Where to Check for Termites

Unfortunately Termites are usually very hard to see until they've had a significant impact on a structure. At this point, you will be able to easily penetrate affected surfaces, as it's not uncommon for Termites to devour wood right until they reach paint. If you do experience this, you should seek guidance from your preferred pest manager as soon as possible, especially if there has been no recorded Termite activity in that area of the house previously.

Before this happens though, there are a few things you can check it for yourself.


Where to check outside:

  • Examine the foundation of the house, garage and other structures for shelter tubes coming from the soil.
  • Pay particular attention to attached porches, connecting patios, sidewalks, areas near kitchens or bathrooms and narrowly confined or hard-to-see places.
  • Check the soil moisture around or under the foundation to determine if faulty grade construction creates moist areas next to the structure.
  • Check window and door frames and where utilities (air conditioning pipes, gas and electric services) enter the structure for termite infestation or wood decay.
  • Observe roof eaves and guttering closely for defects that might cause leakage and eventual wood rot. Inspect behind closely planted, dense shrubbery or foliage.
  • Note particularly any earth-to-wood contact such as fences, stair carriages or trellises.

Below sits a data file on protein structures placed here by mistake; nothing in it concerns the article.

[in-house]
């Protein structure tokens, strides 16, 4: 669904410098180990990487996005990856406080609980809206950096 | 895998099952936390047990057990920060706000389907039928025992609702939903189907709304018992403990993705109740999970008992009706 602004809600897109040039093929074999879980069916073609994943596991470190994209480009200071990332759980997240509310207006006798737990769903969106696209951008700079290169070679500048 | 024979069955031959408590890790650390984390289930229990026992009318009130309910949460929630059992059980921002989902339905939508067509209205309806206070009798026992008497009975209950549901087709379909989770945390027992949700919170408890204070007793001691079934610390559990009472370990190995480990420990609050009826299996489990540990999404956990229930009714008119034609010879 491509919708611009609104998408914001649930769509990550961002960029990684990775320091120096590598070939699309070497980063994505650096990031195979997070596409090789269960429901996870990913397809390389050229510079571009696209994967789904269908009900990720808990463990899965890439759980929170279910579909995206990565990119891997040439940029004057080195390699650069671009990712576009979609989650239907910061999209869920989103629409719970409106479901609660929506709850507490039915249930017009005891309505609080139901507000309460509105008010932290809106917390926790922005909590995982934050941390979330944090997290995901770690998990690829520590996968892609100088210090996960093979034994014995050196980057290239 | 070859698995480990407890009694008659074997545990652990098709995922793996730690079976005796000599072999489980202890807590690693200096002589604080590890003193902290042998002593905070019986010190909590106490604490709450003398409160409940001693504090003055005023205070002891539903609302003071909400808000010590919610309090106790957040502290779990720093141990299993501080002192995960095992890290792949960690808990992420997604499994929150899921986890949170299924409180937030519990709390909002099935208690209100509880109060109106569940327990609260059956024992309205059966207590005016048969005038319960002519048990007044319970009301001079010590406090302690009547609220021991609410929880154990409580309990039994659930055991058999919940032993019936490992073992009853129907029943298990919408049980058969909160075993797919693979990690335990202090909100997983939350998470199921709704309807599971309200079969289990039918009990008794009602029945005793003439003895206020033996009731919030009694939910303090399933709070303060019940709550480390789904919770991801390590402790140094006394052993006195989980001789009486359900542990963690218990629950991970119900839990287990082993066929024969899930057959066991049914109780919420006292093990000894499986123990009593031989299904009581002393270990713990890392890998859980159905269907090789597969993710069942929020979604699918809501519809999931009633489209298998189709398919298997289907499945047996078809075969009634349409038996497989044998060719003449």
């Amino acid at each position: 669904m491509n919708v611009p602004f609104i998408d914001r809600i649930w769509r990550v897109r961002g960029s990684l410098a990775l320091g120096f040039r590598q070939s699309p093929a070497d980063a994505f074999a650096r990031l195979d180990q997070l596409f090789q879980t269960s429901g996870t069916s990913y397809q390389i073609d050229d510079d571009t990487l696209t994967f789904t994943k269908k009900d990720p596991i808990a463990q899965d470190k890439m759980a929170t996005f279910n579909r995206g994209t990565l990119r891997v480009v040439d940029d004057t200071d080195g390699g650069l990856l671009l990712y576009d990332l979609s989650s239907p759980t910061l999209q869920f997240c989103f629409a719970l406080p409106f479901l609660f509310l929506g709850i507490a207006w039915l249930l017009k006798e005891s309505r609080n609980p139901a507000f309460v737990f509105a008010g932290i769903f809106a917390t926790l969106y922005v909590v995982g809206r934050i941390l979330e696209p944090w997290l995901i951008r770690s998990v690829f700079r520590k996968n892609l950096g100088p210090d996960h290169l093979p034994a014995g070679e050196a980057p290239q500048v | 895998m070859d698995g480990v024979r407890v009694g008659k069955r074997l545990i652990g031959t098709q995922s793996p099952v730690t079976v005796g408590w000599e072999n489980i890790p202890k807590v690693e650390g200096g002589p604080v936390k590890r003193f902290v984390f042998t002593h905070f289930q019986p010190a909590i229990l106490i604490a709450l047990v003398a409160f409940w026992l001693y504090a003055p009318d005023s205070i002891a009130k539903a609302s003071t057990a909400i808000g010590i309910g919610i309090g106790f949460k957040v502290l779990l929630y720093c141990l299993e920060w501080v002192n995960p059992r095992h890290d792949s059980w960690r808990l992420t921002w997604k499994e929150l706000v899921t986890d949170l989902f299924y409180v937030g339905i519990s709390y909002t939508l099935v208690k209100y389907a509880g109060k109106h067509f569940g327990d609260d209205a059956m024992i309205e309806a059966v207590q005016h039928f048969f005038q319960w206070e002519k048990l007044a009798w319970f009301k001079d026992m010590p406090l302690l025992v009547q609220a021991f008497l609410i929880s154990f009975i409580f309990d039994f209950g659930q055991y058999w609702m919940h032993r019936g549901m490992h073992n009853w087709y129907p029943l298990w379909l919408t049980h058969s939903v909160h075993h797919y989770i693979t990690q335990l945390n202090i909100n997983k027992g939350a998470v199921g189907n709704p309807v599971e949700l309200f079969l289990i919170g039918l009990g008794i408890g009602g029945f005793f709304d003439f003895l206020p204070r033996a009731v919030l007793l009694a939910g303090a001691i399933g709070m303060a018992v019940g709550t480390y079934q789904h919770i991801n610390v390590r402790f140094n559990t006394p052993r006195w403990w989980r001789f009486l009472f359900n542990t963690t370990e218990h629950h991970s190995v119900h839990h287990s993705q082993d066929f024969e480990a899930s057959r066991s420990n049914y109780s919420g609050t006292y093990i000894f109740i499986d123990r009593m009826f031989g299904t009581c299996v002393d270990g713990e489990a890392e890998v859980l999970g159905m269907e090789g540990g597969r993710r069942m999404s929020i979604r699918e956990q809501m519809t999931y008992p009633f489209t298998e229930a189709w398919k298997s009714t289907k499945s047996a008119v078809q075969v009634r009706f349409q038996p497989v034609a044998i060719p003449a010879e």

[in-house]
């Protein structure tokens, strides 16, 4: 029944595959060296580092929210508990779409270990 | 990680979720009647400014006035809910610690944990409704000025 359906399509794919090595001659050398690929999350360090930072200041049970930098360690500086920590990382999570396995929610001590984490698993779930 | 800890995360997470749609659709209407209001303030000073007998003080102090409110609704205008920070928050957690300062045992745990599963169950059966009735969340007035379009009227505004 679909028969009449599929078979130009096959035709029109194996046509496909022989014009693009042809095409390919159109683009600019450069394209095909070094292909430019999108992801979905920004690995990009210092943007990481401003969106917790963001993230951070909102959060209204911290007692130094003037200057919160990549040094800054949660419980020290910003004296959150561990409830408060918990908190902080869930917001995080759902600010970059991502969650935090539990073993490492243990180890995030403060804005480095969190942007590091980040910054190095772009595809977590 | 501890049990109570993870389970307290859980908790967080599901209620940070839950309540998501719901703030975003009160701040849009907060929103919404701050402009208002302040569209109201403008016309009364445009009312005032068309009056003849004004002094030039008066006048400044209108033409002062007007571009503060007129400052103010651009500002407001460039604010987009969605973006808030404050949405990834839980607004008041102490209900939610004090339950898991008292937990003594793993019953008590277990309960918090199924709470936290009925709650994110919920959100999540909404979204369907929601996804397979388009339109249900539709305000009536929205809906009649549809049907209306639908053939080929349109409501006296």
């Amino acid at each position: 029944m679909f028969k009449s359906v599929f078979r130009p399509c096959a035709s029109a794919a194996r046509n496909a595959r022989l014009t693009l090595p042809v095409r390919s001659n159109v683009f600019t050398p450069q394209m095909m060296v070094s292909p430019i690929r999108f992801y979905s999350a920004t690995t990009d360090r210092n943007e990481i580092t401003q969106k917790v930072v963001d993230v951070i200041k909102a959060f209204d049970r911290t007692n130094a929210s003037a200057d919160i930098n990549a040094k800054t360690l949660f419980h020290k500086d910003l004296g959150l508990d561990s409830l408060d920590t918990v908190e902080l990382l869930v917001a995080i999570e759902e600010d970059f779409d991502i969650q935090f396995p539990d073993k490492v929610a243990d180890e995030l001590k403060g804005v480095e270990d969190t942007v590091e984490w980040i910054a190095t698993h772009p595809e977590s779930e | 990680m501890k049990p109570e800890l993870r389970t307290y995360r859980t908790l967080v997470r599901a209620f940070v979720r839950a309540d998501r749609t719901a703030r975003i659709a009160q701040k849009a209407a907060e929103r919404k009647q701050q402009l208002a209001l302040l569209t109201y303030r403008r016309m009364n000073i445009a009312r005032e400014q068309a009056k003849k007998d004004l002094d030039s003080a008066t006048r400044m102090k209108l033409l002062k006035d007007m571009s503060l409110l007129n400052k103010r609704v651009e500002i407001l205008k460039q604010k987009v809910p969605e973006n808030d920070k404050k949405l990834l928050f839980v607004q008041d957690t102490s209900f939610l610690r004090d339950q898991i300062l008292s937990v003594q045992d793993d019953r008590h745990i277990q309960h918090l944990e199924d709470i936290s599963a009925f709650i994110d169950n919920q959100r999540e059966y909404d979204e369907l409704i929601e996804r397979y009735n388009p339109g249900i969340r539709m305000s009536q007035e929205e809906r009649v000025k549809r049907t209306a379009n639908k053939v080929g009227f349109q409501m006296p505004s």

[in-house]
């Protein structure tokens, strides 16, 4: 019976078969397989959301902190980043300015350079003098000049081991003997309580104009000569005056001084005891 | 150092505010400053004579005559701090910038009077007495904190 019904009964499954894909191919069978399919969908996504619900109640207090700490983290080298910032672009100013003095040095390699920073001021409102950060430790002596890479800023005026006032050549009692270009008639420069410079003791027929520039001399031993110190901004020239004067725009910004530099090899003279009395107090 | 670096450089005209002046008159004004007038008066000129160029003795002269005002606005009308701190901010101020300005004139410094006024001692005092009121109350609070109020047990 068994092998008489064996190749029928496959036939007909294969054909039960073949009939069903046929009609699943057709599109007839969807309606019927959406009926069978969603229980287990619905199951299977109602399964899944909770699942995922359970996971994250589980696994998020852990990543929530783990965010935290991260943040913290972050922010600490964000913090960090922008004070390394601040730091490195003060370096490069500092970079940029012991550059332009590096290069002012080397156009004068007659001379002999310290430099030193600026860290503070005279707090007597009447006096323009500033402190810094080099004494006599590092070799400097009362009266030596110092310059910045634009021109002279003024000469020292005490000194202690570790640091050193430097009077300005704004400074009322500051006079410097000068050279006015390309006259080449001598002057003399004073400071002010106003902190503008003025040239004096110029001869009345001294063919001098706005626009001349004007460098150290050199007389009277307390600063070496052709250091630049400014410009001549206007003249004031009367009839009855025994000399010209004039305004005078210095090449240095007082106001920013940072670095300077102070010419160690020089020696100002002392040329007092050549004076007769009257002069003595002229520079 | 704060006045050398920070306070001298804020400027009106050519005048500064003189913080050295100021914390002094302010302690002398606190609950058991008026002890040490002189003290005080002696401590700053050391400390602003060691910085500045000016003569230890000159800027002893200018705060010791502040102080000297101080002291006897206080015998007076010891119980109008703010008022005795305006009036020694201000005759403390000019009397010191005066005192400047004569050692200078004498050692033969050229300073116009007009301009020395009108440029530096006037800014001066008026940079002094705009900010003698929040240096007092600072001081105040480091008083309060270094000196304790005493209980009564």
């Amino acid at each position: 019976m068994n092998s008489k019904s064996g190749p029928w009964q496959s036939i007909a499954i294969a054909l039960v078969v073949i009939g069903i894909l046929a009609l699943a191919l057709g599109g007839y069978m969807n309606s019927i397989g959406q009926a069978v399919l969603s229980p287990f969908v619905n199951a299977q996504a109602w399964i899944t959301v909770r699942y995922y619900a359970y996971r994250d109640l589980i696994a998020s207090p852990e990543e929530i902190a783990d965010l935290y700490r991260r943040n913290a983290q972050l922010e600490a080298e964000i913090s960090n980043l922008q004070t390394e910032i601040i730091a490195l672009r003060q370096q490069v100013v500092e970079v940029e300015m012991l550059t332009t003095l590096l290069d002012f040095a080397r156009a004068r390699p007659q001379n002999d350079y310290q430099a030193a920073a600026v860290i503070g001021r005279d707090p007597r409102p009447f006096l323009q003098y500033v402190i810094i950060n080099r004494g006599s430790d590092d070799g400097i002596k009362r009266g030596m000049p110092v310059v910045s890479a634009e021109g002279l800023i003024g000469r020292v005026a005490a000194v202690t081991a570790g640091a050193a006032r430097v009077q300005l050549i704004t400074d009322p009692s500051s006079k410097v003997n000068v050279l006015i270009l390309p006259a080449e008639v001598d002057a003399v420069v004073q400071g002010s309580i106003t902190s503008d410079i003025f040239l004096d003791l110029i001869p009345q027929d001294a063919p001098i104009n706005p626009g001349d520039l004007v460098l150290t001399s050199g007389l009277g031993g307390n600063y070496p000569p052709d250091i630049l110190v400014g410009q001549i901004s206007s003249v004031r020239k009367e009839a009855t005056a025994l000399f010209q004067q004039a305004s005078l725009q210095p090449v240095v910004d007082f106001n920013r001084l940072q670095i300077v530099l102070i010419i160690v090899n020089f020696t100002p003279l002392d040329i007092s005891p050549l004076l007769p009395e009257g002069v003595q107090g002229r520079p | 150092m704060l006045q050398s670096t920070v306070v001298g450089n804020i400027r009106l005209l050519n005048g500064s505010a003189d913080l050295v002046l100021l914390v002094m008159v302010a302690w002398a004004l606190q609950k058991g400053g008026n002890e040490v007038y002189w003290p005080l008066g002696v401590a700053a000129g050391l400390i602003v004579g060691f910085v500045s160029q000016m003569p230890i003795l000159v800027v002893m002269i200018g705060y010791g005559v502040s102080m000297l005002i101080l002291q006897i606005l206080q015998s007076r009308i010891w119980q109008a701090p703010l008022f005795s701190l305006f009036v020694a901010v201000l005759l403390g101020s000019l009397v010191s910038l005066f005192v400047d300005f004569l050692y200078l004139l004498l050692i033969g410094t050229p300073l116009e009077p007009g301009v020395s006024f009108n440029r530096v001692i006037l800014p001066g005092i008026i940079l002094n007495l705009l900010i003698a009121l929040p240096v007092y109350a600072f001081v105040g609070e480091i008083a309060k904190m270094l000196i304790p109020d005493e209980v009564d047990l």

• Open and examine any exterior electrical meter or fuse boxes set into the walls, a common point for infestation.
  • Carefully inspect wood materials next to swimming pools that may be splashed frequently by watering in paint or wallboard surfaces. Discoloration or staining on walls or ceilings may indicate water leaks that can decay wood and aid termite infestation. Especially inspect where plumbing or utility pipes enter the foundation or flooring

Where to check inside:

  • Probe or carefully sound exterior porches, doors and window facings, baseboards, and hardwood flooring. Be careful not to deface finished wood when probing.
  • Carefully examine any attached earth-filled porches.
  • Examine all known or suspected joints, cracks or expansion joints in the foundation and unusual blistering in paint or wallboard surfaces. Discoloration or staining on walls or ceilings may indicate water leaks that can decay wood and aid termite infestation. Especially inspect where plumbing or utility pipes enter the foundation or flooring.
  • Check the floor covering for raised or split areas.
  • Carefully examine the plumbing, particularly in bathrooms on slab construction. There should be access to the bath trap area. If none exists, build a removable plumbing hatch for periodic inspection.
  • Examine the roof space for shelter tubes, water leakage, wood rot or damaged wood.
  • If the house is of pier and beam construction, thoroughly inspect the area between the floor and the underlying soil. Examine the inside of the beams, chimney bases, hearths or piers for shelter tubes. Crawl-space construction should have a minimum of 18-inch clearance between floor joists and the underlying soil, and at least 12 inches between floor beams and the soil.
  • Look carefully at the top of the foundation wall where the floor and the wall intersect.
  • Closely examine plumbing and utility lines passing through the floor of foundation walls.